“That’s when I got interested in documentary filmmaking,” she says. “There was so much happening in the streets. Press freedom, there wasn’t that for many many years. And suddenly, everybody was free to talk. It was amazing.”
One result of her return to the Philippines was “Spirits Rising,” a look at women’s role in the 1986 People Power uprising that led to the Marcoses downfall. That film included a brief interview with Imelda Marcos, she says — an interview that seemed to be all audiences wanted to talk about. Diaz received permission to interview Marcos more extensively. The result was her first commercially released feature, “Imelda," where the star proved to be as much its subject’s legendary extravagances, most famously a massive wardrobe including thousands of pairs of shoes, as the former first lady herself.
“People are just interested in anti-heroes, people who behave badly,” Diaz says, looking to explain both the film’s popularity and the enduring fascination with Marcos. While Diaz says her subject was initially OK with the film (“She had a few things she didn’t like, but she was ready to let it go”), Marcos ended up suing and obtained a restraining order to prevent it from being shown in the Philippines. Marcos ultimately lost the case and the movie was shown in Manila.
Following “Imelda," Diaz directed 2011′s “The Learning,” about a group of Filipino women recruited to teach in Baltimore public schools; “Don’t Stop Believin',” chronicling Filipino singer Arnel Pineda’s selection as the new lead singer for the rock band Journey (“Now I know what it’s like to be a roadie,” she says with a laugh); and 2017′s “Motherland,” a fly-on-the-wall exploration of Manila’s Dr. Jose Fabella Memorial Hospital, featuring scores of women, most poor and many unprepared for what lies ahead, checking into a maternity ward where the level of activity never falls below hectic. With no narration, Diaz’s camera roams through the ward, capturing these women’s lives to an amazingly personal, and judgment-free, degree.
“I try not to think of my films in terms of ‘message,’” Diaz says. “To me, it’s always the process of thinking, of trying to figure it out in my film. I don’t necessarily want you to come away with my point of view...I want you to experience something.”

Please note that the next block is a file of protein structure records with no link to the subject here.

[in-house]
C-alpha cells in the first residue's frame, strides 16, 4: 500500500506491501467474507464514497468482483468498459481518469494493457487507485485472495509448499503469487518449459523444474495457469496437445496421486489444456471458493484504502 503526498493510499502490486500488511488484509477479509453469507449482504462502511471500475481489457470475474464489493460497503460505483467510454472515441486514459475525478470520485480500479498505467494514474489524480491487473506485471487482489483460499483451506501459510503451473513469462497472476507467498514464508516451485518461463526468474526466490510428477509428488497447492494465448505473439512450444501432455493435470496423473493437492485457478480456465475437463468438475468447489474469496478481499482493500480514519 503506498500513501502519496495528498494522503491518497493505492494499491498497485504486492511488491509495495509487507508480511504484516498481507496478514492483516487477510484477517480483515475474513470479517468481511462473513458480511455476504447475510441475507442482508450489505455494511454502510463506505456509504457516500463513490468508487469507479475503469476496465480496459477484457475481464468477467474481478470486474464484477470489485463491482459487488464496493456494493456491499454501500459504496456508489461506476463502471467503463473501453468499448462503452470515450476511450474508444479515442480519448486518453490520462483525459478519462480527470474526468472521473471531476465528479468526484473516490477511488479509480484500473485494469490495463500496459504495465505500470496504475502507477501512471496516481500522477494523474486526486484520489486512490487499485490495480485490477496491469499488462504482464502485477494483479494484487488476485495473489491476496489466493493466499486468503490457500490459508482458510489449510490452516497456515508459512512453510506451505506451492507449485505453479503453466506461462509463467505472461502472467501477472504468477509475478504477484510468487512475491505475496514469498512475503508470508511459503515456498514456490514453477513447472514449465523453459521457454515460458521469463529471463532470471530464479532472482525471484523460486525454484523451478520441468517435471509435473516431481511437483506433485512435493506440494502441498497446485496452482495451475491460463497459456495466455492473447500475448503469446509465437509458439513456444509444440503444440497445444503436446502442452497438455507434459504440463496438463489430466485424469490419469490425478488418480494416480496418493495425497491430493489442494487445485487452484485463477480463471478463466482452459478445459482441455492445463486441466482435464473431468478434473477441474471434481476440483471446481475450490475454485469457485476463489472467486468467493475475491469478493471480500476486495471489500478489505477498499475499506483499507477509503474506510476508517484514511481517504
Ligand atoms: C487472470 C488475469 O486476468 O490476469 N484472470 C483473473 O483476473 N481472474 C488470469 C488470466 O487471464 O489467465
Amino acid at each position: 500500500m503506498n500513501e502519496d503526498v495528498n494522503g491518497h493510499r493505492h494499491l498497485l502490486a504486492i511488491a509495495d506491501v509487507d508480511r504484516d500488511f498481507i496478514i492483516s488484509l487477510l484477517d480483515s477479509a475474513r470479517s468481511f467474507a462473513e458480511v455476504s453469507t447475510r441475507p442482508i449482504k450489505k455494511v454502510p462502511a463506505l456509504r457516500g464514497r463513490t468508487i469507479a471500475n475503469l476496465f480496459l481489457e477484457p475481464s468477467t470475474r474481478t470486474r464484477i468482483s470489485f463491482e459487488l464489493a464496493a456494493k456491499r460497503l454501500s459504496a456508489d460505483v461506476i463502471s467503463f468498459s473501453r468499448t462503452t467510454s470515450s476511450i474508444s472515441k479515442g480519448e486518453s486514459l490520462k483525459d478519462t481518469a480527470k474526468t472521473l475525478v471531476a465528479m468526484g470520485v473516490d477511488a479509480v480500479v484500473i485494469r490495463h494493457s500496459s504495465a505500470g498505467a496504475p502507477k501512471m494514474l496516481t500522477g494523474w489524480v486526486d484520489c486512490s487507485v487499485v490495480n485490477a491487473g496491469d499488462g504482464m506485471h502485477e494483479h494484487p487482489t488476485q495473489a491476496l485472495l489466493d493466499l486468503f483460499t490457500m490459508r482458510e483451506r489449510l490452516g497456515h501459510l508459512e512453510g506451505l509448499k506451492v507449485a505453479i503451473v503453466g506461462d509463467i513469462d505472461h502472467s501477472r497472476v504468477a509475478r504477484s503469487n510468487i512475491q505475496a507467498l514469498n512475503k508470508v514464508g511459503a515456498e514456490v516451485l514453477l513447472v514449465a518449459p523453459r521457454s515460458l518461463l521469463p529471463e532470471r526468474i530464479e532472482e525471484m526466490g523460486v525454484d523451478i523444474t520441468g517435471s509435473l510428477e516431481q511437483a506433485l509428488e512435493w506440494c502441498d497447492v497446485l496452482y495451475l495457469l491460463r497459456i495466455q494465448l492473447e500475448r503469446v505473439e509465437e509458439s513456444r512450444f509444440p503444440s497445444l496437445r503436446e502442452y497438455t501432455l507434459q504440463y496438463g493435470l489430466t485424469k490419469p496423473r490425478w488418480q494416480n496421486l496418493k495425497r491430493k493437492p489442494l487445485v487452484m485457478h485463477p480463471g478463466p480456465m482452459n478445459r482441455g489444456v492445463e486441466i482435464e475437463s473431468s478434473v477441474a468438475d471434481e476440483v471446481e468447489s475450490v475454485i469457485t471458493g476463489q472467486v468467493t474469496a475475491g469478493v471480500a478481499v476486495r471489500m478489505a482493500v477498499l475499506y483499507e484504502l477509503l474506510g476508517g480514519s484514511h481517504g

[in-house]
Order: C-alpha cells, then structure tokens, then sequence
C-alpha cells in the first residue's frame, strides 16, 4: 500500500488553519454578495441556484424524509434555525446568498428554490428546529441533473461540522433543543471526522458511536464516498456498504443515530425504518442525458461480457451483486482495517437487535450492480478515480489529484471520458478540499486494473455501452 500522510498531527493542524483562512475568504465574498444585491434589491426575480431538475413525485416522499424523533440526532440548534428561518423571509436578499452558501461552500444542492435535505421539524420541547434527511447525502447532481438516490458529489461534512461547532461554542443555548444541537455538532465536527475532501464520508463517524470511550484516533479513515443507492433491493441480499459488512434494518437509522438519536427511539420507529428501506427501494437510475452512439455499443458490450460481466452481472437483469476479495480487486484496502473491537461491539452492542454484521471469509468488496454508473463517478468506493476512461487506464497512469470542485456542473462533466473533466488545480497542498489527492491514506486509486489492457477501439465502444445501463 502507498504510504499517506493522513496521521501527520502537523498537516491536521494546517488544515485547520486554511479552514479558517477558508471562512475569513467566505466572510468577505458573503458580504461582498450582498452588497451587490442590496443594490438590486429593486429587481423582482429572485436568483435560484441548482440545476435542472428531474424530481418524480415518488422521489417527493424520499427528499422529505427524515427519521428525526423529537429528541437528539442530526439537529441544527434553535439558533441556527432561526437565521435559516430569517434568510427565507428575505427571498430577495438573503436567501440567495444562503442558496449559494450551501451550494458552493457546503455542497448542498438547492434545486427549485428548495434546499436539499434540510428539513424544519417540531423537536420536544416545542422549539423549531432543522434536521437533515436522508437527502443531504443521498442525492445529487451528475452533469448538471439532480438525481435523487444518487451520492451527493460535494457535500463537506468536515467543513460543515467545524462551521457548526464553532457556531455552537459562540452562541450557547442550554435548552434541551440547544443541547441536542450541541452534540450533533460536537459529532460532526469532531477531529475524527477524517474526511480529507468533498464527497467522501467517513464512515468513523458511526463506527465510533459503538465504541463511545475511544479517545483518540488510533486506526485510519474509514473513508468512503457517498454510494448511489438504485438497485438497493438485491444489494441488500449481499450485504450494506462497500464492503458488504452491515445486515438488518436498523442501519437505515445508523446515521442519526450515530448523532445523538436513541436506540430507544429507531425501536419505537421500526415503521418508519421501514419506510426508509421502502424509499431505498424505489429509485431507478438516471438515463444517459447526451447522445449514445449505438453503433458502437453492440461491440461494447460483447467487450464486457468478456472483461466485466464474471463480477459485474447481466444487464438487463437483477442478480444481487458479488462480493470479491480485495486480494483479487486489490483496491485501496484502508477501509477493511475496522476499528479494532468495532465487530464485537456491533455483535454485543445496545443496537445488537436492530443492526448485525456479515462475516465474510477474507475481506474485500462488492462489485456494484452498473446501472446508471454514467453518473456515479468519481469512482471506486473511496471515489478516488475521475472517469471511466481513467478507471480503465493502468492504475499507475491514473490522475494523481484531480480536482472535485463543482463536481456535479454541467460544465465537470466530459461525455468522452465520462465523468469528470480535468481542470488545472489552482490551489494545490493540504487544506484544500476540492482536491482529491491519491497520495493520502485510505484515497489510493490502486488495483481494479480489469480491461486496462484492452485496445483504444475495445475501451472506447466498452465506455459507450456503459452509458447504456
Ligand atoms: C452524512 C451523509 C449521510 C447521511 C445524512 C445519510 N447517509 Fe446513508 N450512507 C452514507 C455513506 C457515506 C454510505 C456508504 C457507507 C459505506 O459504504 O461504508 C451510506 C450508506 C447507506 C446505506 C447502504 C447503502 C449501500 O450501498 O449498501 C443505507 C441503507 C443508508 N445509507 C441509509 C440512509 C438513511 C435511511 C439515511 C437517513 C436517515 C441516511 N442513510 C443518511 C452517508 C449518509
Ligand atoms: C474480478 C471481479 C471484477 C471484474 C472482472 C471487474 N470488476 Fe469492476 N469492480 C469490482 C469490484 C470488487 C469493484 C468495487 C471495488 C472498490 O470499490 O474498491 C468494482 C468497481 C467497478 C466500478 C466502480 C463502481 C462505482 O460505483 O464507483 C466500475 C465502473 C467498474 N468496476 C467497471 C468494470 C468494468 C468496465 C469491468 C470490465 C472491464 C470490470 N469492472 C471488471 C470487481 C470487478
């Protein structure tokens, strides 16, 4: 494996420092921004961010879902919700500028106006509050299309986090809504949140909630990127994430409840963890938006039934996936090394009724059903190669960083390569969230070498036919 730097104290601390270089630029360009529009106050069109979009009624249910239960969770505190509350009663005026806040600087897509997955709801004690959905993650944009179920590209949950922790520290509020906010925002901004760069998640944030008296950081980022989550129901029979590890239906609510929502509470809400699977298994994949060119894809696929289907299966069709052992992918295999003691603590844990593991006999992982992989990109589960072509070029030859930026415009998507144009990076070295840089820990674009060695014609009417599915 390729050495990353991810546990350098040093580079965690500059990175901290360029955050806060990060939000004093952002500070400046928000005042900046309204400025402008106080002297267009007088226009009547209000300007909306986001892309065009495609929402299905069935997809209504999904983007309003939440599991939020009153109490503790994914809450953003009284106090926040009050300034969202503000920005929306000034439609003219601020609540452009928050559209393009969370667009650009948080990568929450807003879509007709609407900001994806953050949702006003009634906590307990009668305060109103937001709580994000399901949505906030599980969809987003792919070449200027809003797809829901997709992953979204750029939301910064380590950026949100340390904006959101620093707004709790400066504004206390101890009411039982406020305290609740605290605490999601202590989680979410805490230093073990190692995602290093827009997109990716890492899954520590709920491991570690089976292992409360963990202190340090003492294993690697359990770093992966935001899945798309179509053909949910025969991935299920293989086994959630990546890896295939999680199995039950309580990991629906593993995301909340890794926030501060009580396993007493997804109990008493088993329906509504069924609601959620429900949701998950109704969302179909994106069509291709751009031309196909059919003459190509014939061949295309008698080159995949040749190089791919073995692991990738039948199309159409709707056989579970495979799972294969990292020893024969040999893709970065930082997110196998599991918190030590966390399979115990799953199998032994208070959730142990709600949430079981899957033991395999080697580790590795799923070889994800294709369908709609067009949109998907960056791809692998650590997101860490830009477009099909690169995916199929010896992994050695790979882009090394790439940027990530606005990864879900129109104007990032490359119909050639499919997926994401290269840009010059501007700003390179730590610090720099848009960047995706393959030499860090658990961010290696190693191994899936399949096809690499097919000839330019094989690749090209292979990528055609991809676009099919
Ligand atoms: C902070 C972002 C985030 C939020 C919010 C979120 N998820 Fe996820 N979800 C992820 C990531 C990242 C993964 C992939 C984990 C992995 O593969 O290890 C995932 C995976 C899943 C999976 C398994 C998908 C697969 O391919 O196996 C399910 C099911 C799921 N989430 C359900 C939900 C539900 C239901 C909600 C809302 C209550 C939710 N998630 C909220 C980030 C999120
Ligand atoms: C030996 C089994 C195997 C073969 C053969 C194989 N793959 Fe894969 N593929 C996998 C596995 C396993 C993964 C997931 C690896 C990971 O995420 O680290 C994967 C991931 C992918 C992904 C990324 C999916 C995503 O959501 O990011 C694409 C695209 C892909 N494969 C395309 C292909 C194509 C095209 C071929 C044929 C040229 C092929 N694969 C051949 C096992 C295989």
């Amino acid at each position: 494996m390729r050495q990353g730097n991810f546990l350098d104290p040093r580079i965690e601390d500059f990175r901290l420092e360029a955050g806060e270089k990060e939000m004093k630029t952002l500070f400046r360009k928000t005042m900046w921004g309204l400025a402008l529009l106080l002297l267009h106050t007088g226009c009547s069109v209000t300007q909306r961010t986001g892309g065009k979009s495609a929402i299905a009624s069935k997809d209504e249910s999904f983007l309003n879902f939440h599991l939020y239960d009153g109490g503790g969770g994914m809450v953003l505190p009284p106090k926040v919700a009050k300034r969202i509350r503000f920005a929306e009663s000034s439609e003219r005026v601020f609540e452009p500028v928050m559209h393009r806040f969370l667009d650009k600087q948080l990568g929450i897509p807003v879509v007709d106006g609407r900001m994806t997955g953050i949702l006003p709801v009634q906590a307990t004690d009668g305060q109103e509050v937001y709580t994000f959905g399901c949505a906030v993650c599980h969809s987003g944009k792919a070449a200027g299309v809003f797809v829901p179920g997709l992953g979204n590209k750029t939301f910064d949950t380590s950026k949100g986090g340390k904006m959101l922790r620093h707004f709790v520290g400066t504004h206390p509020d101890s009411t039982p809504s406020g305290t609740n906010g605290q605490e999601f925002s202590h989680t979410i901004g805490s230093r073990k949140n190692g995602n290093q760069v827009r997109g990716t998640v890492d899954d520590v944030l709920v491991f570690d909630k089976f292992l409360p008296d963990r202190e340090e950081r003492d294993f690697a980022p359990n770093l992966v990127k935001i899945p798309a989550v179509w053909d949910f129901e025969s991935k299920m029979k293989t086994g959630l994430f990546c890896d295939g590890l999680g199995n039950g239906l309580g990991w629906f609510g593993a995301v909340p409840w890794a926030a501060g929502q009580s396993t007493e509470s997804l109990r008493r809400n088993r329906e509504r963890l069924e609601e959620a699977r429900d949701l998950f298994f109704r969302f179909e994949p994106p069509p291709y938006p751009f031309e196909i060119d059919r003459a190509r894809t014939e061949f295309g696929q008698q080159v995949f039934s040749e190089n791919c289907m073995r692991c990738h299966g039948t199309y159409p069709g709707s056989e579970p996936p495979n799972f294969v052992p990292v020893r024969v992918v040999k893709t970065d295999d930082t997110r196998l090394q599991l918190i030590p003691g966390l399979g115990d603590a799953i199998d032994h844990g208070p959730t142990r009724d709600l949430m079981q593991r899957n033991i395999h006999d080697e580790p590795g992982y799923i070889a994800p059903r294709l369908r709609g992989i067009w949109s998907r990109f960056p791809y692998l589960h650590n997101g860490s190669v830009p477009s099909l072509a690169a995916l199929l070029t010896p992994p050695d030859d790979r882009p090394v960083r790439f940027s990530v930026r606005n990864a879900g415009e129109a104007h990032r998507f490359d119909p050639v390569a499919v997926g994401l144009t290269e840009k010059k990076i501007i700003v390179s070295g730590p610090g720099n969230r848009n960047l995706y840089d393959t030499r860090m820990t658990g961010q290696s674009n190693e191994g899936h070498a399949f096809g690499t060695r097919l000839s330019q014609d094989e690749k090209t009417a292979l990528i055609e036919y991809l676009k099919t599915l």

That holds true of her latest work. “A Thousand Cuts,” she says, arose in part from her puzzlement over current events in the Philippines, where President Duterte’s iron-fisted rule has reportedly left hundreds of suspected criminals, often suspected of petty crimes or illicit drug use, dead. She went into the project, Diaz says, disturbed and puzzled.
“Why does Duterte have, like, a 75 percent approval rating? Why do people still love him, when people are getting killed in the streets? What is that about? It’s something that’s incredibly difficult to understand. And yet, it’s also something that’s happening worldwide, right?"
Currently racing to put the final touches on “A Thousand Cuts" in time for its Sundance premiere — more than 700 hours of film had to be whittled down to about 110 minutes — Diaz insists she’s still nervous about every film she makes, still anticipates her audiences’ reaction with “some amount of dread, yes. You never know how a film is going to land.”
Still, she’s sure of one thing. Her next project is going to be that narrative film she’s wanted to make for so long. Unless something else comes up.
“Yeah, I’m still talking about that narrative,” Diaz says. “But then, there’s always something that catches my eye.”